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WAHIAWA, Hawaii - The lone, mournful sound of a fiddle wafts outside a white church located less than a mile from Wahiawa Botanical Garden on California Avenue. Behind the rectory's window panes and sliding doors is anywhere from a dozen to 16 casually dressed musicians. They sit in a meandering, uneven circle. Here and there, half-empty styrofoam cups and plastic water bottles sit next to or under brown chairs, in arm's reach of a thirsty musician.

A fiddler picks up his bow and strikes the fiddle's strings three times to kick-start "I Can't Help It (If I'm Still in Love With You)." More fiddlers join in; other musicians start picking guitars, plucking a banjo or strumming a ukulele. Most start singing along. The heart-aching lyrics can still pierce the hardest of hearts, the same way they could back when Hank Williams Sr.'s original version hit the charts in 1951.

The musicians have gathered at the St. Stephen's Episcopal Church rectory on a rainy afternoon, Sunday, to jam along with the Bluegrass Hawaii Traditional and Bluegrass Music Society.

Bluegrass Hawaii is a nonprofit association that promotes bluegrass and traditional music in the Hawaiian Islands. Types of music include acoustic bluegrass, newgrass, mountain, roots, traditional country, Americana, folk, western, Celtic, Irish and Hawaiian.

Soldiers, family members, retirees and Army civilians are invited to the free, monthly jam sessions, whether to play or just listen and clap along.

"This is the kind of music that so many Soldiers find familiar, comforting and friendly," said Caroline Wright via e-mail.

Wright sings with the group and handles publicity. Her son, Pfc. Matthew Campbell, is with the 1st Cavalry Division, Fort Hood, Texas. Another son, Pvt. Joseph Hassani, belongs to the Hawaii Army National Guard.

"I can't tell you how many times young guys (and, in a few cases, young girls) have come up to me to thank me, tell me how homesick they've been, and how happy they are to hear fiddles and banjos and simple, lovely music made by real people, just like back home," Wright said.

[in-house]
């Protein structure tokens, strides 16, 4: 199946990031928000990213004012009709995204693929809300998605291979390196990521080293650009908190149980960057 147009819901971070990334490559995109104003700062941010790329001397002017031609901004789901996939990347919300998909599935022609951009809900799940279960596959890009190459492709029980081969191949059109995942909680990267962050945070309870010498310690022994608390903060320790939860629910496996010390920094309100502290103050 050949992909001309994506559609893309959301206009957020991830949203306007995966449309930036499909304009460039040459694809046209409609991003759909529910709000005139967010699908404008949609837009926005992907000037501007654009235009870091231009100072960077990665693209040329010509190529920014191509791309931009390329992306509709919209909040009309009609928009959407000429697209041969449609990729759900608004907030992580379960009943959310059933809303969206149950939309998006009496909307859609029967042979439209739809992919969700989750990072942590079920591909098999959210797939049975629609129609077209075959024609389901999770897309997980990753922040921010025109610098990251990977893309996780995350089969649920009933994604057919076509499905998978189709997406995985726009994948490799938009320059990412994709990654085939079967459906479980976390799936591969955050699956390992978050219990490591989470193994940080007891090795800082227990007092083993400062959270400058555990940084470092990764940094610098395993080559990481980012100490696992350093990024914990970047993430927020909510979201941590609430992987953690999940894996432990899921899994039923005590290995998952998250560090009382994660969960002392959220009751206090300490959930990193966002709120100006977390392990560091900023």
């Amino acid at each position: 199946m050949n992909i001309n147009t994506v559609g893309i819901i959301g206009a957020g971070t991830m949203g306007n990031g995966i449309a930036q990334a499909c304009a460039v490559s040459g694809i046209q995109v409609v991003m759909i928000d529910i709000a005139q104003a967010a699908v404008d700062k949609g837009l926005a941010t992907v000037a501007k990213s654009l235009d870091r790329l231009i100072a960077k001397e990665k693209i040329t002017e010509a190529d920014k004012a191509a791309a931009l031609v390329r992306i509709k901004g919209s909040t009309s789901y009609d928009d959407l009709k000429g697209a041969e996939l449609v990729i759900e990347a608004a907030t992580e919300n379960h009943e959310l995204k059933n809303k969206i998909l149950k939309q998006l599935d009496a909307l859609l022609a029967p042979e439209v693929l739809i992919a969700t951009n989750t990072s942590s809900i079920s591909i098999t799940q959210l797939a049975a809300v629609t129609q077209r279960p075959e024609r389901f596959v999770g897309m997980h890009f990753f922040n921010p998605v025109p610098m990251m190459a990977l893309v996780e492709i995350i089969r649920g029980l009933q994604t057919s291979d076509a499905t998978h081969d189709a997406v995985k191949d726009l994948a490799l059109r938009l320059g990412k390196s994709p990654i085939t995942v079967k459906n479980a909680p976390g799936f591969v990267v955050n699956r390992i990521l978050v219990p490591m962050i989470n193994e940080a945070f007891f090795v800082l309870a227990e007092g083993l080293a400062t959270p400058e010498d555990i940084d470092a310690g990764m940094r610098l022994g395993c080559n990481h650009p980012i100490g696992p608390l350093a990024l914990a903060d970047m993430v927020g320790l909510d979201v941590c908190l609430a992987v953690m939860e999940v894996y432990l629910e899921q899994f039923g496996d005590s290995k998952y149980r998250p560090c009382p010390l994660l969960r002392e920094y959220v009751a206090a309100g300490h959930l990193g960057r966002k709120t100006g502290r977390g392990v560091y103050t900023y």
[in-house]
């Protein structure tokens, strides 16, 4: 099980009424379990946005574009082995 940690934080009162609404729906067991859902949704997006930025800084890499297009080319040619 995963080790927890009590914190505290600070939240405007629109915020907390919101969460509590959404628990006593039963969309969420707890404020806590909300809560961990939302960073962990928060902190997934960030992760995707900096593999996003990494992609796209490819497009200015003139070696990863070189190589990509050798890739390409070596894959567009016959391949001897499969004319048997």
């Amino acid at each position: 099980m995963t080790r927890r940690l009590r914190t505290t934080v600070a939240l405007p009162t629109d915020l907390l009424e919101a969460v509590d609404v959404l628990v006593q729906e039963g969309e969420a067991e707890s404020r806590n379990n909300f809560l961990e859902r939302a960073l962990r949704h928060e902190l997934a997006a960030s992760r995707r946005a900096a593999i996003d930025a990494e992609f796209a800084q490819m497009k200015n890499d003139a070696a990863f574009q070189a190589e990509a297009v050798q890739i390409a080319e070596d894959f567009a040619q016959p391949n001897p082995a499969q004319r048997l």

"The older Soldiers and Sailors are similarly delighted," Wright added. "We have many, many retired military in our (bluegrass) community, and many active duty (personnel), as well."

Scott Rhode, who plays guitar, bass and harmonica, is a former Marine and a former commandant of the Hawaii Army National Guard's 29th Brigade, and a retired fireman who worked at Wheeler Army Airfield. He invites any service member to join in on a jam session.

"The whole family is welcome, grandmothers down to babies," he said. "A lot of musicians are lonely when they get into the service, because there's not a lot of musicians to play with.

"But here's an opportunity to come out and be with other like-minded people," Rhode said. "They'll be welcomed with open arms. It's a chance to get them out here and have some fun. They'll have a great time."

Like Rhode, René Berthiaume is a former Marine and plays guitar, plus the autoharp.

"I remember listening to Hank Williams Sr. and Bill Monroe (while growing up), and wanted to play like them," he said.

Berthiaume's musicianship took a different path, though, in the 1960s, when folk and protest songs filled the airwaves.

"I started playing Bob Dylan songs, playing the harmonica and guitar at the same time," he said, adding that his interest eventually "morphed into bluegrass."

While traditional music influences the jam sessions, contemporary tunes are also played. Rhode cites Alison Krauss as an example.

"(She's) a great fiddler and has a great voice," Rhode said. "Her backup musicians are fabulous. Bluegrass is lively music, but some of it's mournful music, and it really hits the emotions."

While Rhode considers himself "...more a rock 'n' roll and blues guy," he points out that jazz, blues, rock 'n' roll and bluegrass all share three-quarter progressions.

When Rhode first met the group, he wasn't sure if his musical style would mesh. However, "the group was really friendly and welcomed me with open arms."

He's been with the group for almost four years.

Learn more about the next jam session at See videos and more photos on